Data analytics in the insurance industry
A large volume of collated information alone does not guarantee deeper insights. To gain these and use raw data economically, complex analytical methods and intelligent processing are required. Munich Re employs data analytics in many areas and has developed applications from which insurers and insured persons benefit equally.
Data analytics – Applications in the insurance industry
“Examples of artificial intelligence (AI) can be found in various areas of the insurance industry today – for example in underwriting and claims”, says Wolfgang Hauner, Chief Data Officer at Munich Re. “AI can support consultants in their work, helping with fact-checking and recommending courses of action, for instance.” By contrast, processes in underwriting are becoming smarter: “All the available data and sources are called upon here, improving processes and the customer experience.” According to Wolfgang Hauner, things are also getting smarter in claims. “Reaction times are getting shorter and insurers can more glean more information – which in turn leads to efficiency gains and better decisions.”
Business opportunities arising from data analytics
For example, big data and analytics allow the efficient processing of losses with low volumes and high demand rates. Thanks to innovative data technologies, insurance can also be offered that was previously considered unprofitable or difficult to assess in terms of its risk. In concrete terms, that could mean more attractive covers for certain types of diabetes or performance guarantees for wind farms. Furthermore, processes and information can be amalgamated in order to transfer some underwriting elements to automated risk management platforms. With the aid of AI workflows, it is also possible to develop applications which enable the early recognition of losses, e.g. fire damage.
Best practise for data analytics
Munich Re has already successfully piloted such an application: “Our Early Loss Detection (ELD) platform continuously evaluates over 16,000 news sources and searches for previously defined loss events. Using geocoded risk and loss information, the system checks whether insured properties may be affected”, explains Wolfgang Hauner. “If this is the case, those responsible for the system automatically receive a message containing all the relevant information. Property losses can thus be recognised swiftly, and appropriate measures taken enabling us to drastically reduce the scope of claims management”, says David Feghelm, Senior Solutions Manager Claims at Munich Re.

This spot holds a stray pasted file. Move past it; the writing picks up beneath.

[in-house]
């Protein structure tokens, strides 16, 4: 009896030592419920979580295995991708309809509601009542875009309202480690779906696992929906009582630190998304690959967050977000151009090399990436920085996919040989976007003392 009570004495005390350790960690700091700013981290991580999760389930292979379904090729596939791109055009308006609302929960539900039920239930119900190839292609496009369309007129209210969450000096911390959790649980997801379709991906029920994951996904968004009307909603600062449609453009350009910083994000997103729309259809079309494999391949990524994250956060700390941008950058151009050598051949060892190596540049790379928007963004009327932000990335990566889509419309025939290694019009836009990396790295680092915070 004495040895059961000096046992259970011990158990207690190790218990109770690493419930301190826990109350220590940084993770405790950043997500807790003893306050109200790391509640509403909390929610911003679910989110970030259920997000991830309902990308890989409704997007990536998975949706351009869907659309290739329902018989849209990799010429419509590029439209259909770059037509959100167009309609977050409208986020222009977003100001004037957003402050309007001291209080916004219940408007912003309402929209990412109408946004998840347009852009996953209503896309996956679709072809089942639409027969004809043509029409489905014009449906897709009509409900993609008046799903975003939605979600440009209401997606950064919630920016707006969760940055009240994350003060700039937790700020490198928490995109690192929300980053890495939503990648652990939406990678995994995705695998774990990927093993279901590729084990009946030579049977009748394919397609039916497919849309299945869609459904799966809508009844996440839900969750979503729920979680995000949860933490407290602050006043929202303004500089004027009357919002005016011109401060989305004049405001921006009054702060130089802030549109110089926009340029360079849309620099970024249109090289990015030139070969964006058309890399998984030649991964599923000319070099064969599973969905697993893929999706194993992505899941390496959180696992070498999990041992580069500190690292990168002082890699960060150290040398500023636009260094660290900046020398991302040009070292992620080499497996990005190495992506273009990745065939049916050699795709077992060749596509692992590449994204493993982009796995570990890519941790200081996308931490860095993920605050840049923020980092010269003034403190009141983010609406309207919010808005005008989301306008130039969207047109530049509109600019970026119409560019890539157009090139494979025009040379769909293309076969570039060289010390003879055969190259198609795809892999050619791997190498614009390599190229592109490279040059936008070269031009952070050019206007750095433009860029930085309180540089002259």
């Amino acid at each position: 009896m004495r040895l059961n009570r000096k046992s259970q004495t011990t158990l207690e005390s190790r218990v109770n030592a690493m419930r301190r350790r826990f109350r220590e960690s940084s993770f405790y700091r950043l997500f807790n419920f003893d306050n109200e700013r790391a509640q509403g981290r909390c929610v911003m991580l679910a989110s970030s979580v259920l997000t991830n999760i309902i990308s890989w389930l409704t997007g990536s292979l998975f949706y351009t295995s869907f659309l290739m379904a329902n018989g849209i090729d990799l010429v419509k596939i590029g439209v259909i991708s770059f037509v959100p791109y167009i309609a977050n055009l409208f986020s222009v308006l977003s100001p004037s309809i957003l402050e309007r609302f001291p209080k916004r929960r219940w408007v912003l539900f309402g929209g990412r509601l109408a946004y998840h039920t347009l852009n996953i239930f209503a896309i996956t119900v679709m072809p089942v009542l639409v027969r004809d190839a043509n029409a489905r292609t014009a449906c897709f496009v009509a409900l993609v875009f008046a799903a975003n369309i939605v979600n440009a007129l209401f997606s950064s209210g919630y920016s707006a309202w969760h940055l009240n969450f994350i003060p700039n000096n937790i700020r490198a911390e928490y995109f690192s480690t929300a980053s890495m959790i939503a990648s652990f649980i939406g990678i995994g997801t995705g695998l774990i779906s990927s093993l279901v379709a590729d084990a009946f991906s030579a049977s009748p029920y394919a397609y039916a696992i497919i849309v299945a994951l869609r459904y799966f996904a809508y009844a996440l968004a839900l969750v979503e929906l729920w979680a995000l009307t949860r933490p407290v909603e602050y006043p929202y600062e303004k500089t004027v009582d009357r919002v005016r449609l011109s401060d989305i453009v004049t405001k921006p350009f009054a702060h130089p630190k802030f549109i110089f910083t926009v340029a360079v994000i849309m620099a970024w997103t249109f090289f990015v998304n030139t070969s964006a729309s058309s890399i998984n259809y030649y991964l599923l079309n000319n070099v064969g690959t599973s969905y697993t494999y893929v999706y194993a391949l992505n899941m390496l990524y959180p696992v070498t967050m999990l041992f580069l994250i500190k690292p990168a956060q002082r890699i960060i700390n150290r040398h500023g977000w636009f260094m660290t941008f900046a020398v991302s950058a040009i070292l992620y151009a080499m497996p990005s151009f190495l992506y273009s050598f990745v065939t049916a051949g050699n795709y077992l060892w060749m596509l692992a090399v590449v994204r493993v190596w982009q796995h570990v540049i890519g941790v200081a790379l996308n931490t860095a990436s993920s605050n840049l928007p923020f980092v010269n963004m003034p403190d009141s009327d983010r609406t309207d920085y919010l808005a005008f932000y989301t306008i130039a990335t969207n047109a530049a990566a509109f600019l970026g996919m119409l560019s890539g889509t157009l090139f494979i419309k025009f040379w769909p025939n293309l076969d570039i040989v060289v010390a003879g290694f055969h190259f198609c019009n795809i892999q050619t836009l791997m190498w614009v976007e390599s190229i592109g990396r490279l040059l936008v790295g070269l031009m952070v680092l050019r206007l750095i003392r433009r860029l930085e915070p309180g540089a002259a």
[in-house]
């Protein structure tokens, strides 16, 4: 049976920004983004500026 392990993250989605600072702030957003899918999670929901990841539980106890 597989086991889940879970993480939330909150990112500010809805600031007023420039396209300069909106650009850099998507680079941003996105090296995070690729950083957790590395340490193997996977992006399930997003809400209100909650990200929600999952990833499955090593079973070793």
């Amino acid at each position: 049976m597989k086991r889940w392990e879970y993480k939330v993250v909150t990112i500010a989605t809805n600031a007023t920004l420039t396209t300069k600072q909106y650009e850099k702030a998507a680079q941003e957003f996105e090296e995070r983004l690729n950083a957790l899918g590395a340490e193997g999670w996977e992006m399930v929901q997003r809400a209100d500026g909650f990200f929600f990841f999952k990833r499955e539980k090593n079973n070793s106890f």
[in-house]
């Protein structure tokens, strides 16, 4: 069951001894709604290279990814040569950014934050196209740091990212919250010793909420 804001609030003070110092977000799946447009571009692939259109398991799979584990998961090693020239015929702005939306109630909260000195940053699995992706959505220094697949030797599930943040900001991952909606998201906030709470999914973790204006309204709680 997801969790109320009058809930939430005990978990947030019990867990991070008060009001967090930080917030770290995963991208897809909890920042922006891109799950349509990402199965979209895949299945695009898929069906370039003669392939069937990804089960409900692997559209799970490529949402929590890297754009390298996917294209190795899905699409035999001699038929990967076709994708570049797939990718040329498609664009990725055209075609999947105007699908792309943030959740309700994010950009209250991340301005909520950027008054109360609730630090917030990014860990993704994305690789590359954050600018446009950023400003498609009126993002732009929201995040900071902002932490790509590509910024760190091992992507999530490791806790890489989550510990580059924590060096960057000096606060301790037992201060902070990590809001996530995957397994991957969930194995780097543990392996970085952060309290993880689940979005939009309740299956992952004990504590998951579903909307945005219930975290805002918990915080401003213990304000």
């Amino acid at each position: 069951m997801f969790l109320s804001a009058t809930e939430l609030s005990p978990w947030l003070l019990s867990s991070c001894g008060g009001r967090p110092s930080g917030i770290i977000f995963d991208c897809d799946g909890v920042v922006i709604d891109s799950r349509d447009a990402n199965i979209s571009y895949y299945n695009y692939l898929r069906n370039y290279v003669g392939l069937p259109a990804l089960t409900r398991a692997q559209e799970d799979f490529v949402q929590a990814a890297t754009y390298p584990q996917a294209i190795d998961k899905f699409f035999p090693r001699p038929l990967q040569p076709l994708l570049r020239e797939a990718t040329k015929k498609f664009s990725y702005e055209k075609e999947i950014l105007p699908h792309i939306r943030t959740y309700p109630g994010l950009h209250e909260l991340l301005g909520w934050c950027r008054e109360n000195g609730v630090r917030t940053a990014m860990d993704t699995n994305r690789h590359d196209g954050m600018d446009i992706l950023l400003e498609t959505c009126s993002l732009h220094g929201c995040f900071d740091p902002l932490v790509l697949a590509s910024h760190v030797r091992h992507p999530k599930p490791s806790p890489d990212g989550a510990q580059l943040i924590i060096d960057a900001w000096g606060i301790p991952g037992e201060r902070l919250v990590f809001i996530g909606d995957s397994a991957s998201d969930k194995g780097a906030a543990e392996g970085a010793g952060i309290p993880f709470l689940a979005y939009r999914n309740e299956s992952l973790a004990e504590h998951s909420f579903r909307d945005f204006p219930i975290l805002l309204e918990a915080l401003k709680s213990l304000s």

But ELD’s functions go beyond the rapid identification of loss events. All individual losses are stored and collated in a database; every case brings with it new information on causes and impacts. Using this data, future loss trends can be recognised earlier and modelled with greater precision. ELD is thus a powerful tool helping insurers reduce costs by getting ahead on claims management, while also gathering information that will be of use when modelling new covers in the future.
More Munich Re data analytics and AI projects
Alongside ELD, Munich Re has also developed further prototypes and products which are being tested or are already in use. One of these is Vision Intelligence, an AI-based loss-recognition system using photographs. This is based on neural networks (also used in areas such as language recognition systems and medical diagnostics) and supports insurers in the categorisation of property losses due to natural disasters, for example, and in ascertaining the approximate scope of losses.
The risk management platform M.I.N.D., another successful pilot project already successfully in use on the market, helps insurers, reinsurers and loss adjusters to create transparency on risks together and better appraise these. In this context, AI also helps identify potential cases of insurance fraud. M.I.N.D. documents historic information on losses and compares this with current pictures of damage. Attempted fraud can thus be more easily identified and better prevented, and consequential losses can be compared with loss events that have already occurred.